Newark Mayor Cory Booker greets a 13-year-old at a relief center for those affected by Superstorm Sandy, in November.
Newark Mayor Cory Booker greets a 13-year-old at a relief center for those affected by Superstorm Sandy, in November. Julio Cortez/AP
Here was the choice facing Newark Mayor Cory Booker: Run next year against New Jersey Gov. Chris Christie, whose popularity would have made the Republican exceedingly difficult to beat; or fix his gaze on the Senate seat now occupied by an 88-year-old fellow Democrat, Sen. Frank Lautenberg, who (according to certain polls) is seen by many voters as too old for re-election in 2014.
So, no surprise, Booker has decided to try for the Senate.
That would have been an easy decision for most politicians, let alone Booker, who holds degrees from Stanford, Oxford and Yale universities. While it's a logical move, some saw it as politically craven.
As the high-profile mayor of a long-suffering city where several predecessors were better known for corruption charges than good governance, the bar was obviously fairly low for Booker in terms of what he had to do to improve the reputation of Newark's City Hall.
But the 43-year-old Booker has been an energetic presence in his city and beyond. When he hasn't been rushing into a burning building to rescue a constituent or living on the equivalent of a food-stamp diet to make a point about poverty, he has been on Twitter fielding complaints from his city's residents, weighing in on national affairs or providing his tweeps with inspiration.
More substantively, he has generally been praised for beginning a turnaround in a city that had become synonymous with urban dysfunction.
As the Newark Star-Ledger wrote when it endorsed Booker's 2010 re-election:
"Under Booker, gun violence in Newark has been cut in half. The city payroll has shrunk by 17 percent. New parks have sprouted up across the city. The Housing Authority has been brought back from the dead, and the pace of new construction of affordable housing has picked up.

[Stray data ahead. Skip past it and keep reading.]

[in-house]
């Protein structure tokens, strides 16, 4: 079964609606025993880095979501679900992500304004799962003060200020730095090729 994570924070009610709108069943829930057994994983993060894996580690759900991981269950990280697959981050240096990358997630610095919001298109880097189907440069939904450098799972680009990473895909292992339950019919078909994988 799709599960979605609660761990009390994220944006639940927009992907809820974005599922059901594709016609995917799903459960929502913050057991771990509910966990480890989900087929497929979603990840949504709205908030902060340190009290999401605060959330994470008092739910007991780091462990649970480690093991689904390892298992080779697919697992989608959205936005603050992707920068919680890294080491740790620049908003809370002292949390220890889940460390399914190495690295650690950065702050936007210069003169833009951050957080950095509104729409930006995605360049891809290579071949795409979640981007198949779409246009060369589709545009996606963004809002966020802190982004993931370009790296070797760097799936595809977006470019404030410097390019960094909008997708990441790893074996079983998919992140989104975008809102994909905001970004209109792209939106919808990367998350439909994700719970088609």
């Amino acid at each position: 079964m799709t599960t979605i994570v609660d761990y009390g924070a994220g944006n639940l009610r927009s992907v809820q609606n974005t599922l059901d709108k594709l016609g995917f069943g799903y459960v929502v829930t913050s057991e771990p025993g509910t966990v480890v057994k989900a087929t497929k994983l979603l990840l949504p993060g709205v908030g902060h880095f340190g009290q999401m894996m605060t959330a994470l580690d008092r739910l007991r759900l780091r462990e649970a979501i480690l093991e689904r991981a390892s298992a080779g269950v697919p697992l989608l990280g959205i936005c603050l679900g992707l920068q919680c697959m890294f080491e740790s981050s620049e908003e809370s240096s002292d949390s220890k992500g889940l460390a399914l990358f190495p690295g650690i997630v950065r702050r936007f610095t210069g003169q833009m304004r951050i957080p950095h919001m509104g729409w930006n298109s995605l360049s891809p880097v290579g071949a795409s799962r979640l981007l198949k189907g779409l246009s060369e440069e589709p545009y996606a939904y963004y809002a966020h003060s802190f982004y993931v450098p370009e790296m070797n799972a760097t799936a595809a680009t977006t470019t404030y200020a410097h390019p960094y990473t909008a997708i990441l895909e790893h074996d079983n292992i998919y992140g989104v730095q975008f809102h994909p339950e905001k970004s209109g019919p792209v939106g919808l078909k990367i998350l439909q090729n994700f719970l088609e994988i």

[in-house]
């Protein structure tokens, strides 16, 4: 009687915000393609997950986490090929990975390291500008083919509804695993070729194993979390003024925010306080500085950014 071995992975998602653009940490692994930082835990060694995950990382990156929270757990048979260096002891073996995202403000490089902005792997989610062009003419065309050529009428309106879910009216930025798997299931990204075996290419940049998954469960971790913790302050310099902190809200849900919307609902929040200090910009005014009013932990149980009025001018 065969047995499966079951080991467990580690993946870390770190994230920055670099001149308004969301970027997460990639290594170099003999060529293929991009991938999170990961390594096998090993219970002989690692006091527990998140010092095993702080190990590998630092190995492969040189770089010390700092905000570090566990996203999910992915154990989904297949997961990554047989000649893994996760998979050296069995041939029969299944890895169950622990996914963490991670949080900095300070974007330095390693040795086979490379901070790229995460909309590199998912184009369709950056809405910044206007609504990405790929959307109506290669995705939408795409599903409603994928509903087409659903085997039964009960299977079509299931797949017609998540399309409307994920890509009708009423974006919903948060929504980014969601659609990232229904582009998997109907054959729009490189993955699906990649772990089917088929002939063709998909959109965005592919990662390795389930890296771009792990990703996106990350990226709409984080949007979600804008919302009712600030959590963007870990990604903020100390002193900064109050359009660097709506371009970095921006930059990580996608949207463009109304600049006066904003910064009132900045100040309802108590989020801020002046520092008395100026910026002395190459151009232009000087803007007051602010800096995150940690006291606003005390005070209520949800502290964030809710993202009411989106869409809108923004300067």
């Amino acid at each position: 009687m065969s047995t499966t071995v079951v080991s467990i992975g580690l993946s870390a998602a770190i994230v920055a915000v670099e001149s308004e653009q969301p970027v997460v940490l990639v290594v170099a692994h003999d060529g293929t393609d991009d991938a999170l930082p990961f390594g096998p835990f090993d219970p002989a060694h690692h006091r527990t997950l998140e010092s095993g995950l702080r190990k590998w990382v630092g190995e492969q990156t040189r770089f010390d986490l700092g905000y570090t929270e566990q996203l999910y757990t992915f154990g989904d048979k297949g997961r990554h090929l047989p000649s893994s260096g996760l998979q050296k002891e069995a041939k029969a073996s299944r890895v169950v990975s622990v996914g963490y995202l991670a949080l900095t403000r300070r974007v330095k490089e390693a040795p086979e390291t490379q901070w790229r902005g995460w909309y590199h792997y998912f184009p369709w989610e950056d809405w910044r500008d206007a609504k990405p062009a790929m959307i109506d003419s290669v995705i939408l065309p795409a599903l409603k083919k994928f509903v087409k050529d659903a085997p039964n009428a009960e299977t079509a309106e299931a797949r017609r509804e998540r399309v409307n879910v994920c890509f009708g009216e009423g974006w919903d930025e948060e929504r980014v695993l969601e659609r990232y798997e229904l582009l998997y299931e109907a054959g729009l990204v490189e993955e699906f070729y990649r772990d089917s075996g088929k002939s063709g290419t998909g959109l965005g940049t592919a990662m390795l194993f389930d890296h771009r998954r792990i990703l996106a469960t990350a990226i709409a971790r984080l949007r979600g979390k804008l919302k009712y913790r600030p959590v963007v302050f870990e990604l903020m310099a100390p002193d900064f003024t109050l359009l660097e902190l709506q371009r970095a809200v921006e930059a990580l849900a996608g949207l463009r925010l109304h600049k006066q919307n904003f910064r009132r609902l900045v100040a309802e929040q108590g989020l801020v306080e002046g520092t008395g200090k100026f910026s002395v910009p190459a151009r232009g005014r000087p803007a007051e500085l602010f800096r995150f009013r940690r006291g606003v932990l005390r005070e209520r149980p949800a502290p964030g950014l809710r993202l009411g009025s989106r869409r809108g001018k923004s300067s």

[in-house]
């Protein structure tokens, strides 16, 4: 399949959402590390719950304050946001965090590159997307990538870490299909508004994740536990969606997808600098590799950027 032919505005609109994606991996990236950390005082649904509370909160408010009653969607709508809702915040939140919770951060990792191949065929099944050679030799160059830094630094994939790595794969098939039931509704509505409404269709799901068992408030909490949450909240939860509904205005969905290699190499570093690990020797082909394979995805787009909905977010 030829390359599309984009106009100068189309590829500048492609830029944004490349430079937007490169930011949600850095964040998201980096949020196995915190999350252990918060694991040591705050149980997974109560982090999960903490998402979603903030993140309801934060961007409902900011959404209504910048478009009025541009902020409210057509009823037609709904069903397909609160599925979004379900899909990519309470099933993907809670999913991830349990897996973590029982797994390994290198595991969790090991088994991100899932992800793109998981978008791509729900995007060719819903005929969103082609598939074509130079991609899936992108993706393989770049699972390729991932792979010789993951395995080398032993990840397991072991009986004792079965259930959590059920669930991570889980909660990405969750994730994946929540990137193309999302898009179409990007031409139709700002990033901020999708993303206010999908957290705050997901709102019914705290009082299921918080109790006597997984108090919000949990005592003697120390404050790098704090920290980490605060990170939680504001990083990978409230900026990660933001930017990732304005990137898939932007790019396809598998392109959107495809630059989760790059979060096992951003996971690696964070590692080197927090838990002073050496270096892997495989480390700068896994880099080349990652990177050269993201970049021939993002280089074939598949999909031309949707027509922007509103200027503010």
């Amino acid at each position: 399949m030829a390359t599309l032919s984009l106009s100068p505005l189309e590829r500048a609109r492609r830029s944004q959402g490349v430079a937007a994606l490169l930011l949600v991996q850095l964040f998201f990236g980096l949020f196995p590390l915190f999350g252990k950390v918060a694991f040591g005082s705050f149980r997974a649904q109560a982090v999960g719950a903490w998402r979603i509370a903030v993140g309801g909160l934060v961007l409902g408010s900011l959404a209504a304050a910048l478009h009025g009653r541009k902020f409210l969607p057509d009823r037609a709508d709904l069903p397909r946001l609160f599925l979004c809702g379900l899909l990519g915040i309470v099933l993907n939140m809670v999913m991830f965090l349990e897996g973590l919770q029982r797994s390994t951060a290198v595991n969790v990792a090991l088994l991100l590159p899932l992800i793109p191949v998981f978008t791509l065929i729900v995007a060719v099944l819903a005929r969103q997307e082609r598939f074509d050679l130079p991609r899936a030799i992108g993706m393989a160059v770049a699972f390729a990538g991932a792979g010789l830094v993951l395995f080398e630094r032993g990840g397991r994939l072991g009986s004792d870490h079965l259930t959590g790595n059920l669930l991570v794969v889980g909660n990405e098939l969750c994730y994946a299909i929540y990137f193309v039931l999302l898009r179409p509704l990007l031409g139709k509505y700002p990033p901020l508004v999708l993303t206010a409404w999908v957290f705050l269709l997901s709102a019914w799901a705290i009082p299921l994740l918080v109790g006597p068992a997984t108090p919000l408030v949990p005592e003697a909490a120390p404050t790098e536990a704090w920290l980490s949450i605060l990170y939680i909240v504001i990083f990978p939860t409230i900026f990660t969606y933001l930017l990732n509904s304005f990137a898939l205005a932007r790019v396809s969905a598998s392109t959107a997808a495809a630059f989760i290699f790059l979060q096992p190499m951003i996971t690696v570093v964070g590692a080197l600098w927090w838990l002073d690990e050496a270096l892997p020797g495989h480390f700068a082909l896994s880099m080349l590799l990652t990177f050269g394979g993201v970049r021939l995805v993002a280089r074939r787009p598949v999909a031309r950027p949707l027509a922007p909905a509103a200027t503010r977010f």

"New programs have helped hundreds of released prisoners find jobs, arranged financing for small businesses and helped families combat foreclosure. The list of innovative programs goes on."
As the editorial went on to note, and as Booker demonstrated in the video released Thursday about his political plans — when he said he would "explore a run for the United States Senate" — he isn't your cookie-cutter politician.
In the video, a stack of books is in the foreground. The title of two books, the Qu'ran and Bible, could be made out, at least by this writer. Some in the Twittersphere said they could identify other volumes: the Tanakh, or Hebrew Bible; the Hindu epic the Bhagavad-Gita; and the Bahai faith's Life of the Spirit. Definitely not the usual props in a political announcement video.
For Booker, a 2014 Senate run not only would allow him to avoid Christie, but he would be able to complete his present term as mayor as well, which he promised to do in his video titled, "Finishing the Work We Started."
One thing Booker appears to have done is to put pressure on Lautenberg, who hasn't announced whether he plans to seek re-election again, though not many senators have done so at age 90.
Of course, Strom Thurmond of South Carolina served in the Senate until he was 100.